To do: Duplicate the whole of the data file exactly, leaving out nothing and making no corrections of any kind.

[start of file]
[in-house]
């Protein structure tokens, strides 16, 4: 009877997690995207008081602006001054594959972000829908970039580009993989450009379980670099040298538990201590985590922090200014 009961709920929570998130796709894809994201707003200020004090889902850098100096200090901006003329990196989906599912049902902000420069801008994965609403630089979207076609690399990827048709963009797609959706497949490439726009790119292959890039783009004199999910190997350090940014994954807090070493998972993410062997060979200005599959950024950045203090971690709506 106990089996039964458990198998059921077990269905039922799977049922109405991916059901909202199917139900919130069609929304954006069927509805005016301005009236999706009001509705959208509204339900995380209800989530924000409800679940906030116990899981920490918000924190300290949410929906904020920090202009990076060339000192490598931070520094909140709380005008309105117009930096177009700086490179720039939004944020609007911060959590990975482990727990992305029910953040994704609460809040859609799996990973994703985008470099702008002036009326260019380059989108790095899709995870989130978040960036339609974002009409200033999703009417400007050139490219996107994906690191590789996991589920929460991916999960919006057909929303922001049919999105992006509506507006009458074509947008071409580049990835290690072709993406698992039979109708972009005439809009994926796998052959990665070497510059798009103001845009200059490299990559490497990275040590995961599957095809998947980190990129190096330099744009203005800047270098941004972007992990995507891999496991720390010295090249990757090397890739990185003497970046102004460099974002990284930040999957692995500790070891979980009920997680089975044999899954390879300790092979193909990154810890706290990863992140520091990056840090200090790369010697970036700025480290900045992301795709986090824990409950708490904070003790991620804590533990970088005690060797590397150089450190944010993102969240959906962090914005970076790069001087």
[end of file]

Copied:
[in-house]
């Protein structure tokens, strides 16, 4: 009877997690995207008081602006001054594959972000829908970039580009993989450009379980670099040298538990201590985590922090200014 009961709920929570998130796709894809994201707003200020004090889902850098100096200090901006003329990196989906599912049902902000420069801008994965609403630089979207076609690399990827048709963009797609959706497949490439726009790119292959890039783009004199999910190997350090940014994954807090070493998972993410062997060979200005599959950024950045203090971690709506 106990089996039964458990198998059921077990269905039922799977049922109405991916059901909202199917139900919130069609929304954006069927509805005016301005009236999706009001509705959208509204339900995380209800989530924000409800679940906030116990899981920490918000924190300290949410929906904020920090202009990076060339000192490598931070520094909140709380005008309105117009930096177009700086490179720039939004944020609007911060959590990975482990727990992305029910953040994704609460809040859609799996990973994703985008470099702008002036009326260019380059989108790095899709995870989130978040960036339609974002009409200033999703009417400007050139490219996107994906690191590789996991589920929460991916999960919006057909929303922001049919999105992006509506507006009458074509947008071409580049990835290690072709993406698992039979109708972009005439809009994926796998052959990665070497510059798009103001845009200059490299990559490497990275040590995961599957095809998947980190990129190096330099744009203005800047270098941004972007992990995507891999496991720390010295090249990757090397890739990185003497970046102004460099974002990284930040999957692995500790070891979980009920997680089975044999899954390879300790092979193909990154810890706290990863992140520091990056840090200090790369010697970036700025480290900045992301795709986090824990409950708490904070003790991620804590533990970088005690060797590397150089450190944010993102969240959906962090914005970076790069001087």